Open Reading Frames Detection, Gene Prediction and Annotation
For the prediction and annotation of the Open Read Frames (ORFs) from each set of contigs, we used two approaches: (a) In a first step the ORFs were predicted using Prodigal v2.6.1 (Hyatt et al., 2010), avoiding truncated genes The parameters were set to predict genes containing both start and stop codons. This approach allowed the elimination of fragmented genes located at the edges of the contigs. Predicted ORFs were annotated performing a local alignment with BLASTp (Camacho et al., 2009) against the NCBI non-redundant database setting the expected value (e-value) of 10-10. In a second step, all contigs were submitted to the NCBI Prokaryotic Genome Annotation Pipeline (PGAP). Divergences between the local annotation and the PAGP were checked and curated manually.
Twenty draft genomes of S. maltophilia obtained in this study, and the complete genomes of four strains were used to estimate the preliminary core genome and pangenome sizes of S. maltophilia. The complete genomes of two clinical strains: D457 (NC_017671.1) and K279a (NC_010943.1) and of two environmental strains: R551-3 (NC_011071.1) and JV3 (NC_015947.1) were also used for the analysis. The accession numbers of draft genomes of the 20 strains of S. maltophilia analyzed in this study are: clinical strains: E729 (NERH00000000), E759 (NERG00000000), E999 (NERF00000000), G51 (NERE00000000), E301 (NERD00000000), D388 (NERC00000000), E861 (NERB00000000), C357 (NERA00000000), E539 (NEQZ00000000), E824 (NEQY00000000); environmental strains: NS26 (NEQO00000000), EP13 (NEQX00000000), EA22 (NEQW00000000), EA1 (NEQV00000000), PS5 (NEQU00000000), EA23 (NEQT00000000), EP20 (NEQS00000000), EP5 (NEQR00000000), EA21 (NEQQ00000000), EA63 (NEQP00000000) (Table 1).
The pangenome and the core genome of the sequenced strains were analyzed using the script GET_HOMOLOGUES v.07112016 (Contreras-Moreira and Vinuesa, 2013). Clusters of homologous gene families were generated using the COGtriangles algorithm. To form clusters and estimate the core genome and pangenome of S. maltophilia, coverage and identity thresholds of 90% and of 95%, respectively were used.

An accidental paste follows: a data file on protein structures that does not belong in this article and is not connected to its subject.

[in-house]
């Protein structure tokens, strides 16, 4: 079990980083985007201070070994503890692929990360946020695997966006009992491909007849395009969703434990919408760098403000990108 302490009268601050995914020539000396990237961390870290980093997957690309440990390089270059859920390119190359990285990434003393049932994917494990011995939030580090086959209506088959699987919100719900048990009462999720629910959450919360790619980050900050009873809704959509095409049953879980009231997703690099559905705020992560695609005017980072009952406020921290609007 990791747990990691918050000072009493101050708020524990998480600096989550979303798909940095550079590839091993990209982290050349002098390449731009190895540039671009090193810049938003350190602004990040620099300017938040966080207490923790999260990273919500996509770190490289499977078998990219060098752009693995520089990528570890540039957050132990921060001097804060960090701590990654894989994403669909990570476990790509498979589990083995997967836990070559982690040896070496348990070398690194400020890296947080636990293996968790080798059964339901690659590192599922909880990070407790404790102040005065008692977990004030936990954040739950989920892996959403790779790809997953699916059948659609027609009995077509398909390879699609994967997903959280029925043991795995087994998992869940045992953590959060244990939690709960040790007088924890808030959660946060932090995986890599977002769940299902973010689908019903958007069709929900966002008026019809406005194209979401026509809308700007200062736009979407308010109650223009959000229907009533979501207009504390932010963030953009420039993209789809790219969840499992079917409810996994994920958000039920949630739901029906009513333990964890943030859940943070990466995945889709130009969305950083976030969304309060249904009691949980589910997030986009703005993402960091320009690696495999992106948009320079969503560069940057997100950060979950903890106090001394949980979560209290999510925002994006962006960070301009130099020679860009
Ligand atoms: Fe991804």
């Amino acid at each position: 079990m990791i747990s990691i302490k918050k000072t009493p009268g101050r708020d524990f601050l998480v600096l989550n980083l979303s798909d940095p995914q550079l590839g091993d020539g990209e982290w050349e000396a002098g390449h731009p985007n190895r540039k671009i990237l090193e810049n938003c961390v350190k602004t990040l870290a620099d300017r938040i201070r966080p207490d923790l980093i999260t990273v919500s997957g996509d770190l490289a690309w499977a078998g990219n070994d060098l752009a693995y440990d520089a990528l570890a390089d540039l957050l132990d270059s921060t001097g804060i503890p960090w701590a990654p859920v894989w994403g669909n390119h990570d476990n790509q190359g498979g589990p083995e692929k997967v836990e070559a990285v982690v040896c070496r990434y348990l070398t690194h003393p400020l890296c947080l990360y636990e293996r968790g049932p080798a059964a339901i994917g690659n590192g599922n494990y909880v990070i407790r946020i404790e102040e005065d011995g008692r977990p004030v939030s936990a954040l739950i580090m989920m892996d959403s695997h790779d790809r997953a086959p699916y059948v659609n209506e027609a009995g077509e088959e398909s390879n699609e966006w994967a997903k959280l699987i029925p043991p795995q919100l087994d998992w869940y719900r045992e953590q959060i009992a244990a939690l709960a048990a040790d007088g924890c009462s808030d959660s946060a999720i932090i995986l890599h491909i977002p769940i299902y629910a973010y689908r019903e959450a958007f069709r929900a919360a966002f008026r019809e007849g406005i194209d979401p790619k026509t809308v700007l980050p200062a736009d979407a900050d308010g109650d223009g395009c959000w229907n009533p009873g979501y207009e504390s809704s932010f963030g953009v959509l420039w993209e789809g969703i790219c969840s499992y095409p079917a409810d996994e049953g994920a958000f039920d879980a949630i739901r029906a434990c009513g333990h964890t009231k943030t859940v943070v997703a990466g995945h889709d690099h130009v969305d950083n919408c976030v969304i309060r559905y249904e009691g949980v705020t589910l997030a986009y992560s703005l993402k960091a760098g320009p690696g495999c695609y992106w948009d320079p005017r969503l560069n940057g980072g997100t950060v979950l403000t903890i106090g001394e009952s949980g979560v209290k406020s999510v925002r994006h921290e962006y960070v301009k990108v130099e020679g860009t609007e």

The complete Coding DNA Sequence (CDS) composition and the clusters generated for all strains were used to perform a comparative analysis and to calculate the genome similarity distance to determine the relationship of clinical and environmental isolates. Clustered genes were used to compile the corresponding pangenome matrix using the script compare_cluster.pl with default settings, embedded in the GET_HOMOLOGUES software package. The clusters formed were classified considering the distribution of ortholog genes through the strains. The core genome contains those genes belonging to all strains, the soft-core genome the genes present in, at least, 95% of the strains, the shell genome the genes present in less than 95% and more than 10% of the genomes and the cloud genome the genes present in less than 10% of the genomes (Koonin and Wolf, 2008; Kaas et al., 2012).
In Silico Multi-Locus Sequences Typing and Polymorphic Sites in the Core Genome
In silico MLST analysis (Larsen et al., 2012) was performed using the web server of the Centre for Genomic Epidemiology1. The alleles from each strain were identified individually and their nucleotides sequences were further concatenated (separated by 10 Ns) to perform a Multiple Sequence Alignment (MSA) using ClustalW2. A phylogenetic tree based in this alignment was calculated using the same software based on the similarity distance between concatenated sequences.
The identification of polymorphic sites was performed using Snippy2 using S. maltophilia K279a as reference strain (Accession number: NC_010943). Polymorphic sites in genes shared by all strains formed the core of Single Nucleotide Polymorphisms SNPs, that was used to perform a MSA. A phylogenetic tree from the derived information was constructed by using the maximum likelihood method.
Genomic Composition and Comparative Genomics